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To Brigadier General James L. Collins1
October 4, 1939 [Washington, D.C.]
I received your letter of September 30th, with its comments regarding the new division.2 I am very glad to have this frank expression of your opinion and I have had copies of your letter made and furnished WPD and G-3 that they might mull over your suggestions.
I took action in this matter very quickly because the essence of the problem now is the time factor, and I could not possibly enter into details myself. The business has been studied for a year and a half, and War Plans and G-3 here were almost in complete agreement with the report of the officers conducting the tests, and we had to do business without further delay.
I am like you, in that the organization does not please me; but I think it has the advantage of being a carefully considered product of some of the best minds in the Army. What is more to the point, it would be very easy to alter matters at a later date on a war establishment, if this appears necessary; just as it will be easy to modify the existing National Guard square division if it appears desirable after they take the field. The subtraction of a regiment of infantry, a regiment of artillery and a battalion of engineers would make it in effect a stream-lined division. Their infantry regiments are already being reorganized.
This reorganization of regular divisions is practically the only change I have given favorable consideration to at the present time. In the past we always held off and changed everything at the moment of the emergency, which I think is very bad practice.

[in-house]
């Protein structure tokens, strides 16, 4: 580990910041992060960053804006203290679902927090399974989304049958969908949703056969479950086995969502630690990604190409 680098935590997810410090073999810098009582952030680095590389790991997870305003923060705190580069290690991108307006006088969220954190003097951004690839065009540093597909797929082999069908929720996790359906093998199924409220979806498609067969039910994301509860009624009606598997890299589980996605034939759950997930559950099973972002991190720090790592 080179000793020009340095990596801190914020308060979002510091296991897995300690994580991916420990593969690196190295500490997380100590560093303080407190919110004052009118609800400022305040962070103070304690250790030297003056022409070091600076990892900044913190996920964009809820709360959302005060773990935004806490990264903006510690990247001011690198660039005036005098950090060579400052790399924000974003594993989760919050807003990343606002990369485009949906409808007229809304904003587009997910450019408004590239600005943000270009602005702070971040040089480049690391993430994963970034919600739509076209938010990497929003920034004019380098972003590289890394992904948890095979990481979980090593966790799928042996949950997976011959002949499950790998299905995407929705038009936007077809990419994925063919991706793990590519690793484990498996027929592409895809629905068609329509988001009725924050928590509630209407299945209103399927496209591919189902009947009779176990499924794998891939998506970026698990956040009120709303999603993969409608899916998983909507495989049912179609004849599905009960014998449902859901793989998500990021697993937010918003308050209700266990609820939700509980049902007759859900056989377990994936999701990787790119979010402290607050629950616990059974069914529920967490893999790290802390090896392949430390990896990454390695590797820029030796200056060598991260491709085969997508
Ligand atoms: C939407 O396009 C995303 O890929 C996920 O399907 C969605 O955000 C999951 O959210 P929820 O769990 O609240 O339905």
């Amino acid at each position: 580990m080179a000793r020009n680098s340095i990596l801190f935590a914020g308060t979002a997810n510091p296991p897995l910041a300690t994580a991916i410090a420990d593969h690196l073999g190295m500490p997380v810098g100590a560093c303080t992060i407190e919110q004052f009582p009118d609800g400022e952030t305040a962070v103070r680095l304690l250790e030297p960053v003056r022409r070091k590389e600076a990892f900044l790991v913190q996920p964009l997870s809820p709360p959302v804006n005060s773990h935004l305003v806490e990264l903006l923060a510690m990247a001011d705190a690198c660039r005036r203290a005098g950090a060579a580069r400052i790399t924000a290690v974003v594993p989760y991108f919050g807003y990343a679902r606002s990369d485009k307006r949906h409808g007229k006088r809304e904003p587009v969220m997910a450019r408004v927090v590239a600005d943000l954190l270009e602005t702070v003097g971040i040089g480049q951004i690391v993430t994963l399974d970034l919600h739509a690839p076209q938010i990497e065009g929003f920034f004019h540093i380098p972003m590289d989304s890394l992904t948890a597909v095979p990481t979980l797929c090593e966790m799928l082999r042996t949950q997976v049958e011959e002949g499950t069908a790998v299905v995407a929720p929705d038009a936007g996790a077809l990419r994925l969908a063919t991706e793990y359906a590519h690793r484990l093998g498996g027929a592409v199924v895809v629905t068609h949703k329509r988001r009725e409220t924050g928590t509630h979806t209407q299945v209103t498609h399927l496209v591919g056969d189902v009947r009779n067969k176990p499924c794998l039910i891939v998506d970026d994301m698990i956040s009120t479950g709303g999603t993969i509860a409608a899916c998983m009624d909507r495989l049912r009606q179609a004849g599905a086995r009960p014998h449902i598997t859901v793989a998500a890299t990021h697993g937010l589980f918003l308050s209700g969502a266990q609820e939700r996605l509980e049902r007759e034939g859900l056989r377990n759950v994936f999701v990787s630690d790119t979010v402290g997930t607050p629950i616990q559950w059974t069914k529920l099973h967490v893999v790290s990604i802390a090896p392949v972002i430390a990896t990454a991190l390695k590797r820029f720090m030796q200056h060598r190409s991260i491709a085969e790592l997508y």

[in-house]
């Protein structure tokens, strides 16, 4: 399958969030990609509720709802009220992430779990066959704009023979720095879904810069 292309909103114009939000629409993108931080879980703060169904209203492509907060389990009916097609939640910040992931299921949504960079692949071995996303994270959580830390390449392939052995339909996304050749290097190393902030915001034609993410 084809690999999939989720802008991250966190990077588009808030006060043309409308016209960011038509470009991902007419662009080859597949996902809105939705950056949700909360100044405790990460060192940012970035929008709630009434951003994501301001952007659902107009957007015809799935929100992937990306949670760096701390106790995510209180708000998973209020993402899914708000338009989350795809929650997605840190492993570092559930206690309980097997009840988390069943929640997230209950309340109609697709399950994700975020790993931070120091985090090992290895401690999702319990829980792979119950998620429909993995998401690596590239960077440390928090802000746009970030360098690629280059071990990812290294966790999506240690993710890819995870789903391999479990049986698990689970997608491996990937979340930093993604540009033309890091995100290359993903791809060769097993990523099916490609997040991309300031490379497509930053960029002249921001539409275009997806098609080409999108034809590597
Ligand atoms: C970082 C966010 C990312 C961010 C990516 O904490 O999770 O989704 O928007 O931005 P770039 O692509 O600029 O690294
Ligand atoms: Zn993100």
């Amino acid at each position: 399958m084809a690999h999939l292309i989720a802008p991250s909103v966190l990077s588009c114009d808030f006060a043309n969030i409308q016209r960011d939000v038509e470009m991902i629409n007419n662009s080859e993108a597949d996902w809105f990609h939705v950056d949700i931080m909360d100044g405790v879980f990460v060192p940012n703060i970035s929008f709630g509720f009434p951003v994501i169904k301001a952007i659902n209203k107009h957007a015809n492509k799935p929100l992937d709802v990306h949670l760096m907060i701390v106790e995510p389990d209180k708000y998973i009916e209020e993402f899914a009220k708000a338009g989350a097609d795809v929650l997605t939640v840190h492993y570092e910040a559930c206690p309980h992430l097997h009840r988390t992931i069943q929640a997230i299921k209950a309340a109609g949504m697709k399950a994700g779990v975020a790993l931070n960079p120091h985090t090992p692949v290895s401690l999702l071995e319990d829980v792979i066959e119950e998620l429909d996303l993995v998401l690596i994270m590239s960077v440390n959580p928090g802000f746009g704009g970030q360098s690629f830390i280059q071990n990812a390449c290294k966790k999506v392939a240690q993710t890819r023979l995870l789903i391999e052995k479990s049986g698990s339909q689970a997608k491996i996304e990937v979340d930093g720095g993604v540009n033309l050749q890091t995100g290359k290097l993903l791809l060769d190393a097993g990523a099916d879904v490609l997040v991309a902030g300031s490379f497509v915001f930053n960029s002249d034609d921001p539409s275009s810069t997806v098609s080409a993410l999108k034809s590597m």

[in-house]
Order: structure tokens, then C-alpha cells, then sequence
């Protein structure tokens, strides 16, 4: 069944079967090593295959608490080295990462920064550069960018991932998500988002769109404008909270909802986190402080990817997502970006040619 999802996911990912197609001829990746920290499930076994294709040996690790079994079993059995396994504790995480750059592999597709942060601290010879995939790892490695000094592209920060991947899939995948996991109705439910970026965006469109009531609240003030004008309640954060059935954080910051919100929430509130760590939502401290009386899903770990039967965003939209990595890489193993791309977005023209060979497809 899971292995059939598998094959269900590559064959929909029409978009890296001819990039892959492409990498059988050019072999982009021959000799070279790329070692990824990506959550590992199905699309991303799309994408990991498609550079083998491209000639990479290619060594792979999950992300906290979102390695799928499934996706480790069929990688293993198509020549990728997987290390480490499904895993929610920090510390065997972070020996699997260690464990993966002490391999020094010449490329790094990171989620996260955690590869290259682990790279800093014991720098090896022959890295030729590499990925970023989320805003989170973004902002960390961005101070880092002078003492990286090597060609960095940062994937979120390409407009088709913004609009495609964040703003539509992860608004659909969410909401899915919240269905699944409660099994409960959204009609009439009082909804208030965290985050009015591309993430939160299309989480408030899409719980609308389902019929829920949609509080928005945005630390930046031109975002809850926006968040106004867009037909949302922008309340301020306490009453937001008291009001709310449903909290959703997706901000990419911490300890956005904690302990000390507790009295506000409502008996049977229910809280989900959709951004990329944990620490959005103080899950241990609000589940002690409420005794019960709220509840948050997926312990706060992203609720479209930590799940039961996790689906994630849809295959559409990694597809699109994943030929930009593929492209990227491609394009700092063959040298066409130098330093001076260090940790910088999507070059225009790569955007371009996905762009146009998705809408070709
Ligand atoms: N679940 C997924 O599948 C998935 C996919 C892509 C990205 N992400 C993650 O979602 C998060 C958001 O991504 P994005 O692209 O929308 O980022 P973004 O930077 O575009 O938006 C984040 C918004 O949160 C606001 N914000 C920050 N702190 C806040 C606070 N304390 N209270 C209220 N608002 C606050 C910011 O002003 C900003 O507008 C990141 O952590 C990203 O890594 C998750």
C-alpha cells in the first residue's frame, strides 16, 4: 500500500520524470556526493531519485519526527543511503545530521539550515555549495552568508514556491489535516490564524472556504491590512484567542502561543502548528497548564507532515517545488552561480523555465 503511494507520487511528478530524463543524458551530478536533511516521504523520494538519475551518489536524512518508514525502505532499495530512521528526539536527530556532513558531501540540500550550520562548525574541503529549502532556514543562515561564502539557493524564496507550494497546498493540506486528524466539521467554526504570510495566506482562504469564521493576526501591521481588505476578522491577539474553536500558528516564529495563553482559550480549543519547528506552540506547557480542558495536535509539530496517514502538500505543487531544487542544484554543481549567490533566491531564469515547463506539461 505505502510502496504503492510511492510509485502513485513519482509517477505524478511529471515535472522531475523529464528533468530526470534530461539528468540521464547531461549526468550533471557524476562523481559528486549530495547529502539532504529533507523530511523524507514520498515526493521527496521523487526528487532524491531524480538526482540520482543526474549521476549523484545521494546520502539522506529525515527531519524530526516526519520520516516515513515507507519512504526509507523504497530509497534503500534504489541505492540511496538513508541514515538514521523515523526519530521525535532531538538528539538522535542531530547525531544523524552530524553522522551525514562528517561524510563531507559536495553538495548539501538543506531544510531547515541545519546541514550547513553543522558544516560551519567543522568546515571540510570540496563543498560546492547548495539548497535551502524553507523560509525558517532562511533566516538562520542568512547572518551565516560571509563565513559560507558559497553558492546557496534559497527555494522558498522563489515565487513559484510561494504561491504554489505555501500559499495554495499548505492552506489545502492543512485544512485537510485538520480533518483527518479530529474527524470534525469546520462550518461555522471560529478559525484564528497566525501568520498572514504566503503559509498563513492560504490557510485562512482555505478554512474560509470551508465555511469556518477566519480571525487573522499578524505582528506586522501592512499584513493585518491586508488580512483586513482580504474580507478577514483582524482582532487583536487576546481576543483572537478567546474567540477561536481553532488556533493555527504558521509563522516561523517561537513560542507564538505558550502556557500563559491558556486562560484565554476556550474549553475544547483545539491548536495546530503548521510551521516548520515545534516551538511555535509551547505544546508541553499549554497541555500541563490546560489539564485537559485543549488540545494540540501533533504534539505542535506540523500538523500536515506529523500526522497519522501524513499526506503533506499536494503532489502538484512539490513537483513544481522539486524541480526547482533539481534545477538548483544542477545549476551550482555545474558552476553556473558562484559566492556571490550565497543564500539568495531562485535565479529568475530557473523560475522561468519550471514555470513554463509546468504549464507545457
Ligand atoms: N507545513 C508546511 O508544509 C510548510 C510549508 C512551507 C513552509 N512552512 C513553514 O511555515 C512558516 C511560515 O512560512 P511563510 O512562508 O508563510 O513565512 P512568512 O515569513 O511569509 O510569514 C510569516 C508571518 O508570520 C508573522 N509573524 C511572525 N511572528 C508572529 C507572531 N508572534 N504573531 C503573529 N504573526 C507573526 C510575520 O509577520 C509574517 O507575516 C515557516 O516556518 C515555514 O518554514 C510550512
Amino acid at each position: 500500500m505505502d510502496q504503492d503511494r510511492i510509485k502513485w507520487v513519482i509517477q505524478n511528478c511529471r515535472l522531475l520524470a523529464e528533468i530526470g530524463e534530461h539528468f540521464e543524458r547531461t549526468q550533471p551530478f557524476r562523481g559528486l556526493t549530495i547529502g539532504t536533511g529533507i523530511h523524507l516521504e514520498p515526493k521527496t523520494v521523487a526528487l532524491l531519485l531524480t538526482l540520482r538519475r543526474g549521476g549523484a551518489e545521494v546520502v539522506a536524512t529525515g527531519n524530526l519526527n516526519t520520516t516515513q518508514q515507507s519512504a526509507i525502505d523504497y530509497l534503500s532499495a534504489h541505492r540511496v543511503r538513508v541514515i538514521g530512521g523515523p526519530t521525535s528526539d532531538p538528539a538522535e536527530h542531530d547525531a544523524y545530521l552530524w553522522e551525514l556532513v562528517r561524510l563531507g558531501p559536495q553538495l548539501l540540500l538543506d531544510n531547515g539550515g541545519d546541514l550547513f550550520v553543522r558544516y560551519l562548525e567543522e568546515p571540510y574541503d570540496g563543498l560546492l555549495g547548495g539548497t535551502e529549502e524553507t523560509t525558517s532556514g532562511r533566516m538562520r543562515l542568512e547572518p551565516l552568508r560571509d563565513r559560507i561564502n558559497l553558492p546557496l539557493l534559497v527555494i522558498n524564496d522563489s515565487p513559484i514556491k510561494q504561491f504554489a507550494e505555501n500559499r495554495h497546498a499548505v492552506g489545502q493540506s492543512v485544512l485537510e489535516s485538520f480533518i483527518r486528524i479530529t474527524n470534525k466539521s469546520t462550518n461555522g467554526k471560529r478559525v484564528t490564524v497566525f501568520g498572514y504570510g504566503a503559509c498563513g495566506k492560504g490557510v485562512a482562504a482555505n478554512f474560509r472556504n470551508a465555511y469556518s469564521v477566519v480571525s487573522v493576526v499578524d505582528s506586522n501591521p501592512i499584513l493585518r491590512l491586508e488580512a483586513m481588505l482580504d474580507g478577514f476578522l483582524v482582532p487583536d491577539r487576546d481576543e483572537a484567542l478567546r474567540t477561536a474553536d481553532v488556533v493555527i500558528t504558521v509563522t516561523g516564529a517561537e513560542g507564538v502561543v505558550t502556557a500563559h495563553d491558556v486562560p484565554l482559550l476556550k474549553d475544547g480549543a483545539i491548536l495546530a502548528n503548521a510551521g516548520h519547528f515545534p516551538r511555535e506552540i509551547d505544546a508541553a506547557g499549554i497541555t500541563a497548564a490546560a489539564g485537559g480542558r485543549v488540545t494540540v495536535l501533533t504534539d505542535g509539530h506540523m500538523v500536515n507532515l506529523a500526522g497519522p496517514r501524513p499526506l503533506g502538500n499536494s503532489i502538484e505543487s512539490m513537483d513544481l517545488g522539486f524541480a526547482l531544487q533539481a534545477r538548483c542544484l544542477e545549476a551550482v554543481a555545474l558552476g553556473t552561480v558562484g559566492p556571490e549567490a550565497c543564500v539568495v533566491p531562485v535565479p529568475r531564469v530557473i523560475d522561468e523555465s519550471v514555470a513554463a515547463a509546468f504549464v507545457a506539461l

Thank you for writing.
Document Copy Text Source: George C. Marshall Papers, Pentagon Office Collection, Selected Materials, George C. Marshall Research Library, Lexington, Virginia.
Document Format: Typed letter.
1. Collins commanded the Second Field Artillery Brigade, Second Division, at Fort Sam Houston, Texas, from May 8 to October 7, 1939, when the brigade was disbanded. He then became chief of the artillery section of the Second Division.
2. Collins had written: “The organization appears to be sound. What worries me, however, is how much punch the division will have left after a couple of days of fighting. As a nation, we are inclined to go from one extreme to the other. During the World War we had the largest division, now we are about to adopt the smallest. It is a step in the right direction but I wonder if we have not gone a bit too far. The peace strength of units barely cover minimum requirements so I would like to see a larger factor of safety in our war units. Also, l would like our medium artillery battalions to have three instead of two batteries—as our light battalions have. This could be done without adding a man to either regimental or battalion headquarters and incidentally this change would appreciably reduce the number of artillerymen per piece.” (Collins to Marshall, September 30, 1939, GCMRL/ G. C. Marshall Papers [Pentagon Office, Selected].)
Recommended Citation: ThePapers of George Catlett Marshall, ed.Larry I. Bland, Sharon Ritenour Stevens, and Clarence E. Wunderlin, Jr.(Lexington, Va.: The George C. Marshall Foundation, 1981- ). Electronic version based on The Papers of George Catlett Marshall, vol. 2, “We Cannot Delay,” July 1, 1939-December 6, 1941 (Baltimore and London: The Johns Hopkins University Press, 1986), pp. 71-72.